&#91FOUNTAIN&#93Globalizing opens crime’s door

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[FOUNTAIN]Globalizing opens crime’s door

In 1935, Kim Doo-han, then 17, defeated gang bosses and became the undisputed kingpin of the Seoul underworld.
In 1934, Mafia bosses from all over the United States swarmed into the Hotel Waldorf Astoria in New York City, where the details of the nationwide criminal syndicate were ironed out. The boss of the bosses who presided over that meeting was Charlie Luciano (1897-1962), who was from Sicily.
A Korean researcher on the Mafia, Ahn Hyuk, argues that Luciano, who went to the United States at the age of 9 and became the kingpin at 37, was the prototypical person who realized the American dream. Indeed, Luciano has been described as the real godfather of the criminal syndicate. He was one of the 100 most influential people of the 20th century, as named by Time magazine.
On his way to the throne, Luciano was involved in the deaths of such legendary first generation Mafia bosses as G. Masseria and S. Maranzano. When he killed Masseria, Luciano used a deceptive plan in which he first received the full trust of Masseria and then aimed at his weak point. Luciano had lunch with Masseria in a quiet restaurant in New York for three hours without Masseria’s guards. Luciano’s men attacked Masseria while Luciano went to the bathroom to set up an alibi.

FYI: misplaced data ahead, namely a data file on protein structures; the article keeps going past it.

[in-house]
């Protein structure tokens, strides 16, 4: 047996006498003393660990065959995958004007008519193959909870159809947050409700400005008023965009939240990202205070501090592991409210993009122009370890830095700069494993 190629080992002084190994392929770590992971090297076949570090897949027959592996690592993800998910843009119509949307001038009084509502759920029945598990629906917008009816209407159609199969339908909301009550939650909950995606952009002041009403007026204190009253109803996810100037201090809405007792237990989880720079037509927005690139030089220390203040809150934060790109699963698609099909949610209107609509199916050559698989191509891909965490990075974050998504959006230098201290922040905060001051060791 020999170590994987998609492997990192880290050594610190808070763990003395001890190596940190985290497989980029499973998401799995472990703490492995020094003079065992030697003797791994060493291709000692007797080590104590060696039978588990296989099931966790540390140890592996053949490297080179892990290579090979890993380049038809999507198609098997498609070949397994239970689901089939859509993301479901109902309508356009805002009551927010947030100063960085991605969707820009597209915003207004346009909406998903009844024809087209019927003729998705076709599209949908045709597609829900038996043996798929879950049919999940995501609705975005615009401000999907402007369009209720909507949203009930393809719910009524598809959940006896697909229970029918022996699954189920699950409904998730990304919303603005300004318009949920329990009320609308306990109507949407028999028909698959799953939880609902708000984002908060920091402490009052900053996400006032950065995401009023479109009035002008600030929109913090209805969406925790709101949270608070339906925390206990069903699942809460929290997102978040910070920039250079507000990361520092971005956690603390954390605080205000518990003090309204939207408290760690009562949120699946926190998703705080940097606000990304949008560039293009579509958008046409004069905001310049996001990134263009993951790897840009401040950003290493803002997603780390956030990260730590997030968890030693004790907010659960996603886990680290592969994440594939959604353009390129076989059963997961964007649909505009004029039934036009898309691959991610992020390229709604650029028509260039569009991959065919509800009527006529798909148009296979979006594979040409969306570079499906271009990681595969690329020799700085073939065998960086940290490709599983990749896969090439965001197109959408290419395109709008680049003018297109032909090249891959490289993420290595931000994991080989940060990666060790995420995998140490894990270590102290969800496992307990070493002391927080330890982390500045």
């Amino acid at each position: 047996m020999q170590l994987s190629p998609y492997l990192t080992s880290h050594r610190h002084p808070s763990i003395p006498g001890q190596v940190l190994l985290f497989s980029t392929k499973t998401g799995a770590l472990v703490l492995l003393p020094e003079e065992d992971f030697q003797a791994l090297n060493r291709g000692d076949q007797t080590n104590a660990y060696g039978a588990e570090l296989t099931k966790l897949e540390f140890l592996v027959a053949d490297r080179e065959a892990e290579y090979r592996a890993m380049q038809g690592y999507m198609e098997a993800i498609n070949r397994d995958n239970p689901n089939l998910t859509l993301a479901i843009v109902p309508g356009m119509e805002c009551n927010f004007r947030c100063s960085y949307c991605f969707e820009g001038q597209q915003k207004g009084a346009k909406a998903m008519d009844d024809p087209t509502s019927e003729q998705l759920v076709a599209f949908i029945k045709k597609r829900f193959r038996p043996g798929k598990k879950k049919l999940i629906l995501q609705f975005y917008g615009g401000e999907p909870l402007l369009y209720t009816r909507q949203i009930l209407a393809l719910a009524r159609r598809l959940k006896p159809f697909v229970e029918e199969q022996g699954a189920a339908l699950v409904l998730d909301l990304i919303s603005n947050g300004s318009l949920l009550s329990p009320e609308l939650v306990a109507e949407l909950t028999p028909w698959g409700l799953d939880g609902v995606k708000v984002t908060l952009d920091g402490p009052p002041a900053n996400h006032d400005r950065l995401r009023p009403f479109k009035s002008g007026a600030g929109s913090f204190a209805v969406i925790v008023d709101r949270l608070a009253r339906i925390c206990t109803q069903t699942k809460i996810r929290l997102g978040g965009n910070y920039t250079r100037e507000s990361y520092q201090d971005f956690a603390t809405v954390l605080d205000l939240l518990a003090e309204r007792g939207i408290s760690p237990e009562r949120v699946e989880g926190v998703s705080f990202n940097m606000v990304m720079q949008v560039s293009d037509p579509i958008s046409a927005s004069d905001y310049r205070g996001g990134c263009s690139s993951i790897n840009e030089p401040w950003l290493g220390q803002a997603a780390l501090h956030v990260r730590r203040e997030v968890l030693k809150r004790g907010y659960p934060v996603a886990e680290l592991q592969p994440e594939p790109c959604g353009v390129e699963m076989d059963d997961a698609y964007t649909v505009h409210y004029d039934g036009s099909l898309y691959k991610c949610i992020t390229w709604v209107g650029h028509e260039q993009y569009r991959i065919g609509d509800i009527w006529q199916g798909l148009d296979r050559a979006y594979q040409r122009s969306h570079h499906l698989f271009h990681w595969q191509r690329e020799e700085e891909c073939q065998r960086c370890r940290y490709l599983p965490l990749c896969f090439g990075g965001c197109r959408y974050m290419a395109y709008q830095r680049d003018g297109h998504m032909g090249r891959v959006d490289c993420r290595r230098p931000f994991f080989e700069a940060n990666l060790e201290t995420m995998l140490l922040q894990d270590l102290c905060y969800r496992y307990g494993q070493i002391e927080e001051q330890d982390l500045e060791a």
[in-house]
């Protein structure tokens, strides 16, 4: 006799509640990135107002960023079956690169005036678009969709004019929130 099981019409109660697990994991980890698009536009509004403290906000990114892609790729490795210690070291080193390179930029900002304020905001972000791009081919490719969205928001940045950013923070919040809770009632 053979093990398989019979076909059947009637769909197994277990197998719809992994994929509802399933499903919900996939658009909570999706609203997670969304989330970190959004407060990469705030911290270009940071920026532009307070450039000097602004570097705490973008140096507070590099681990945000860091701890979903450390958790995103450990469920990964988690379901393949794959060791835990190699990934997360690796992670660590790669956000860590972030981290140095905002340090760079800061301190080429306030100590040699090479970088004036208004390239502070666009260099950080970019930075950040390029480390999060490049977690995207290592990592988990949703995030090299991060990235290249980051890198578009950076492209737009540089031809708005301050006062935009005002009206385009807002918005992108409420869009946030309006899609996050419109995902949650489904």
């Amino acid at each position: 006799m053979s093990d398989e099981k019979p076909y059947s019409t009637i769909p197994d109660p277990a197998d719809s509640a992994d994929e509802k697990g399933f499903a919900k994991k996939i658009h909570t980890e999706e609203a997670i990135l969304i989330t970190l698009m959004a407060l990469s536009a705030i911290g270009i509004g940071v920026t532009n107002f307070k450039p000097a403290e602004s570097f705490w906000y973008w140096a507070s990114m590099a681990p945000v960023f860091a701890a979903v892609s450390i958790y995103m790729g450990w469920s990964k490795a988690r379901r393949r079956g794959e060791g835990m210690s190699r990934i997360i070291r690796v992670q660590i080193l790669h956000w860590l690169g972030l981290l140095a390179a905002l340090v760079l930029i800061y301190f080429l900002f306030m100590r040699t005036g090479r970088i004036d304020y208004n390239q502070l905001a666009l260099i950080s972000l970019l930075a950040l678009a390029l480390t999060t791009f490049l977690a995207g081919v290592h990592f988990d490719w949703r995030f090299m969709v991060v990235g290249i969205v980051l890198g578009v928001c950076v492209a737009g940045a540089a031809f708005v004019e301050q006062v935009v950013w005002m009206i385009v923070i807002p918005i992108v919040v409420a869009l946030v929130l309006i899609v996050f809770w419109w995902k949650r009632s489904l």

To kill Maranzano, a distrustful person, Luciano trained four of his men for several months, spending $80,000, and installed a spy in the Maranzano camp. Bugsy Siegel, who became famous for establishing the casino business in Las Vegas, depicted in a movie about his life, was one of Luciano’s men.
Luciano was evil incarnate, who had a blend of cleverness and cruelty, prudence and boldness and criminal vision and wisdom. He opened the door of the Italian Mafia to Jews and the Irish. Under Luciano, organized crime in the United States became political, global and industrialized. The suspicion that the Mafia was involved in the death of John F. Kennedy reflects the criminal syndicate’s political reputation.
It was shocking to see the scenes captured on closed-circuit television of a Russian gangster shooting the boss of a rival group in Busan. Gun silencers had been unimaginable in Korea. The police say Korean gangsters likely were involved in the crime. The globalized Mafia cannot be dealt with by the strategies of Korean police in their old-fashioned “war against crime.”


by Chun Young-gi

The writer is a deputy political news editor of the JoongAng Ilbo.
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